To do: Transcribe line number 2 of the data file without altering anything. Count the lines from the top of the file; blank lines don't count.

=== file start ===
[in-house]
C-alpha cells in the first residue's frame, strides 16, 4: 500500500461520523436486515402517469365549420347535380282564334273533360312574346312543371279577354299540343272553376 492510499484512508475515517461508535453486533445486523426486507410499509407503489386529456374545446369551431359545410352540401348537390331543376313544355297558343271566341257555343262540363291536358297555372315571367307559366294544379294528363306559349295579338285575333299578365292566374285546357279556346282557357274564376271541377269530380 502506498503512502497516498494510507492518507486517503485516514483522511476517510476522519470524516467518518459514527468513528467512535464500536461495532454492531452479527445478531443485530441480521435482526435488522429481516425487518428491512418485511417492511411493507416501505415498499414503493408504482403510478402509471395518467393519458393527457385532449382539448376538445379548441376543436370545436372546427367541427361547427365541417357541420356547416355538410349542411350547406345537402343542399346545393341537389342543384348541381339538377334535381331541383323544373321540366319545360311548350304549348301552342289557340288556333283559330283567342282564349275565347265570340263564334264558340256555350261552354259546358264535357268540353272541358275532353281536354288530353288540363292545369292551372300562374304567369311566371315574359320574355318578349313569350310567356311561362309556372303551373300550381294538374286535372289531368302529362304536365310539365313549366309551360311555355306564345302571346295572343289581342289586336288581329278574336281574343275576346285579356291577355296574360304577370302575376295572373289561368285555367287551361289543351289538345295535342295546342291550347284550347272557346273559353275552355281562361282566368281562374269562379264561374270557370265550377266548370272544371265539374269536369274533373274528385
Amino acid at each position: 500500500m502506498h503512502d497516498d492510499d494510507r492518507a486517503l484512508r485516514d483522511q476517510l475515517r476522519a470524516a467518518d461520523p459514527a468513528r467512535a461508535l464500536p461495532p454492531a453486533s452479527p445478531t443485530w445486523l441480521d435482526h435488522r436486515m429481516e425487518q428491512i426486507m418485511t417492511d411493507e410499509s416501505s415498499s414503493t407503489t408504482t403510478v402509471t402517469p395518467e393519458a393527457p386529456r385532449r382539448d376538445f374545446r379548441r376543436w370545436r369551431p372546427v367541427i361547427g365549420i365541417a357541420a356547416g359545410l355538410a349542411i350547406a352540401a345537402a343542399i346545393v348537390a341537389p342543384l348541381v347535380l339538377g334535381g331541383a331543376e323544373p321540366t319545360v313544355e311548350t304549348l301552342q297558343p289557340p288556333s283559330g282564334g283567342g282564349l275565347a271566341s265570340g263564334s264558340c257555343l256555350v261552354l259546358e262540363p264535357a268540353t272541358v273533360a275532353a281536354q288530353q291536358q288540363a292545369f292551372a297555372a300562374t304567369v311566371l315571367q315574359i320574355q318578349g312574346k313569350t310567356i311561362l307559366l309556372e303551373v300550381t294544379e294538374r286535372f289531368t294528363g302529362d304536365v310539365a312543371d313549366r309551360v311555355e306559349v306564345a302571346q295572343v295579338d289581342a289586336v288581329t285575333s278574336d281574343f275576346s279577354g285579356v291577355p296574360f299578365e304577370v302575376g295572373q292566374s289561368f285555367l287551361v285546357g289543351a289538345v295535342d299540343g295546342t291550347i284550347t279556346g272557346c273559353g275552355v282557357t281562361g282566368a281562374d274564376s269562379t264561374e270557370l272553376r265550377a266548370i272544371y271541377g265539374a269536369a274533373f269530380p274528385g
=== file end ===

C-alpha cells in the first residue's frame, strides 16, 4: 500500500461520523436486515402517469365549420347535380282564334273533360312574346312543371279577354299540343272553376 492510499484512508475515517461508535453486533445486523426486507410499509407503489386529456374545446369551431359545410352540401348537390331543376313544355297558343271566341257555343262540363291536358297555372315571367307559366294544379294528363306559349295579338285575333299578365292566374285546357279556346282557357274564376271541377269530380 502506498503512502497516498494510507492518507486517503485516514483522511476517510476522519470524516467518518459514527468513528467512535464500536461495532454492531452479527445478531443485530441480521435482526435488522429481516425487518428491512418485511417492511411493507416501505415498499414503493408504482403510478402509471395518467393519458393527457385532449382539448376538445379548441376543436370545436372546427367541427361547427365541417357541420356547416355538410349542411350547406345537402343542399346545393341537389342543384348541381339538377334535381331541383323544373321540366319545360311548350304549348301552342289557340288556333283559330283567342282564349275565347265570340263564334264558340256555350261552354259546358264535357268540353272541358275532353281536354288530353288540363292545369292551372300562374304567369311566371315574359320574355318578349313569350310567356311561362309556372303551373300550381294538374286535372289531368302529362304536365310539365313549366309551360311555355306564345302571346295572343289581342289586336288581329278574336281574343275576346285579356291577355296574360304577370302575376295572373289561368285555367287551361289543351289538345295535342295546342291550347284550347272557346273559353275552355281562361282566368281562374269562379264561374270557370265550377266548370272544371265539374269536369274533373274528385